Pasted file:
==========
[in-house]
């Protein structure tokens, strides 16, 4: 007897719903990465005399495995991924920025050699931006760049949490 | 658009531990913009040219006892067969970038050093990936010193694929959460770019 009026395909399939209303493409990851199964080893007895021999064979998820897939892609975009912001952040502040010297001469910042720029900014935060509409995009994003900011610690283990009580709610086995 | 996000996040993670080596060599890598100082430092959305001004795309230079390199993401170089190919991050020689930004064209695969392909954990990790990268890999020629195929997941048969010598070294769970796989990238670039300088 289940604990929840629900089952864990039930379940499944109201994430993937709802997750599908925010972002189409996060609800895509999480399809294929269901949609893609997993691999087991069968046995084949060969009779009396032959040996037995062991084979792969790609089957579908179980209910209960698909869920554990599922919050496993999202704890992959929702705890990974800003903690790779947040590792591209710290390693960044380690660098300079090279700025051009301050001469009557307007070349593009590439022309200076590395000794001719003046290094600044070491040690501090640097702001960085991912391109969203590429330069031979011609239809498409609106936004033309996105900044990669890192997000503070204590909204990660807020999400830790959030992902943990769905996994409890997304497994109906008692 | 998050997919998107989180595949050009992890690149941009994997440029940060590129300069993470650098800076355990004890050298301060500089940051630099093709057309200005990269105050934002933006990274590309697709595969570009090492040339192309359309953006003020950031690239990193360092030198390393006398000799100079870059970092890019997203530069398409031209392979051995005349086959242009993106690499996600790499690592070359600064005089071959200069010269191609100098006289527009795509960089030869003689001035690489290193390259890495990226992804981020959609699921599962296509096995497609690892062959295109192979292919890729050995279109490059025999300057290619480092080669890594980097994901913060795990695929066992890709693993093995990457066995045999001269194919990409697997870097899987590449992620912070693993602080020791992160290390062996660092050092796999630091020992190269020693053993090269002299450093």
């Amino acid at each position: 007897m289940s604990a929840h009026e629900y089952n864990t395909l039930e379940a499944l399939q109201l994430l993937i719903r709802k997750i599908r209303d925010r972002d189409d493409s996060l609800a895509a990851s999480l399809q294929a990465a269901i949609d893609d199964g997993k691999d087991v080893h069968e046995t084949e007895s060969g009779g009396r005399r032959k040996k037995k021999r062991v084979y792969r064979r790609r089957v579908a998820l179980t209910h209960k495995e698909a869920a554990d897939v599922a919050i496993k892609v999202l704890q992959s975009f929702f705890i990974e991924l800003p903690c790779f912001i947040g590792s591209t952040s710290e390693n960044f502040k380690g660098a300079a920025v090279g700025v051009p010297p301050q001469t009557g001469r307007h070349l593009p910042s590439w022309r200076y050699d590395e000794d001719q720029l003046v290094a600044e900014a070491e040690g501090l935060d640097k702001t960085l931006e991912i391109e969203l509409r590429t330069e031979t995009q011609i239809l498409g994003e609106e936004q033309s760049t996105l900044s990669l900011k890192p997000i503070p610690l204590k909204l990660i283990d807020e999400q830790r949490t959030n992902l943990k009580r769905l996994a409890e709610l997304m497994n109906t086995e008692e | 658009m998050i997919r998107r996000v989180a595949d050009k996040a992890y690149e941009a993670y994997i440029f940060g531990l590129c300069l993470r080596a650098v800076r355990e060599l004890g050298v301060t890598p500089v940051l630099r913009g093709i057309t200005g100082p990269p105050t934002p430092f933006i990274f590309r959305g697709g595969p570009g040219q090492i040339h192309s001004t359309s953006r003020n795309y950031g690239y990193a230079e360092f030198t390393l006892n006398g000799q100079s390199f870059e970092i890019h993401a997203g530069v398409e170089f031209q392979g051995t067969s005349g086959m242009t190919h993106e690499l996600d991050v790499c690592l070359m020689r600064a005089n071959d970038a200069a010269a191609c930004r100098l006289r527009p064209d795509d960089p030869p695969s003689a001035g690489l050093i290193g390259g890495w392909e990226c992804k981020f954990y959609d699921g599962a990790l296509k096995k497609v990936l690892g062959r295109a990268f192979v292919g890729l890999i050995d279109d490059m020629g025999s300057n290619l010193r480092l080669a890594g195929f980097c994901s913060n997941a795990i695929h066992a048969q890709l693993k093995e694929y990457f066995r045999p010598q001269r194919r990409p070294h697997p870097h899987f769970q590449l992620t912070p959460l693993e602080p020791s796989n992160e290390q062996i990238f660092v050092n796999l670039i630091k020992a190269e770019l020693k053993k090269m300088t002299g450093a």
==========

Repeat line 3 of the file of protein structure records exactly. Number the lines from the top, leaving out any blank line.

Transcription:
């Amino acid at each position: 007897m289940s604990a929840h009026e629900y089952n864990t395909l039930e379940a499944l399939q109201l994430l993937i719903r709802k997750i599908r209303d925010r972002d189409d493409s996060l609800a895509a990851s999480l399809q294929a990465a269901i949609d893609d199964g997993k691999d087991v080893h069968e046995t084949e007895s060969g009779g009396r005399r032959k040996k037995k021999r062991v084979y792969r064979r790609r089957v579908a998820l179980t209910h209960k495995e698909a869920a554990d897939v599922a919050i496993k892609v999202l704890q992959s975009f929702f705890i990974e991924l800003p903690c790779f912001i947040g590792s591209t952040s710290e390693n960044f502040k380690g660098a300079a920025v090279g700025v051009p010297p301050q001469t009557g001469r307007h070349l593009p910042s590439w022309r200076y050699d590395e000794d001719q720029l003046v290094a600044e900014a070491e040690g501090l935060d640097k702001t960085l931006e991912i391109e969203l509409r590429t330069e031979t995009q011609i239809l498409g994003e609106e936004q033309s760049t996105l900044s990669l900011k890192p997000i503070p610690l204590k909204l990660i283990d807020e999400q830790r949490t959030n992902l943990k009580r769905l996994a409890e709610l997304m497994n109906t086995e008692e | 658009m998050i997919r998107r996000v989180a595949d050009k996040a992890y690149e941009a993670y994997i440029f940060g531990l590129c300069l993470r080596a650098v800076r355990e060599l004890g050298v301060t890598p500089v940051l630099r913009g093709i057309t200005g100082p990269p105050t934002p430092f933006i990274f590309r959305g697709g595969p570009g040219q090492i040339h192309s001004t359309s953006r003020n795309y950031g690239y990193a230079e360092f030198t390393l006892n006398g000799q100079s390199f870059e970092i890019h993401a997203g530069v398409e170089f031209q392979g051995t067969s005349g086959m242009t190919h993106e690499l996600d991050v790499c690592l070359m020689r600064a005089n071959d970038a200069a010269a191609c930004r100098l006289r527009p064209d795509d960089p030869p695969s003689a001035g690489l050093i290193g390259g890495w392909e990226c992804k981020f954990y959609d699921g599962a990790l296509k096995k497609v990936l690892g062959r295109a990268f192979v292919g890729l890999i050995d279109d490059m020629g025999s300057n290619l010193r480092l080669a890594g195929f980097c994901s913060n997941a795990i695929h066992a048969q890709l693993k093995e694929y990457f066995r045999p010598q001269r194919r990409p070294h697997p870097h899987f769970q590449l992620t912070p959460l693993e602080p020791s796989n992160e290390q062996i990238f660092v050092n796999l670039i630091k020992a190269e770019l020693k053993k090269m300088t002299g450093a």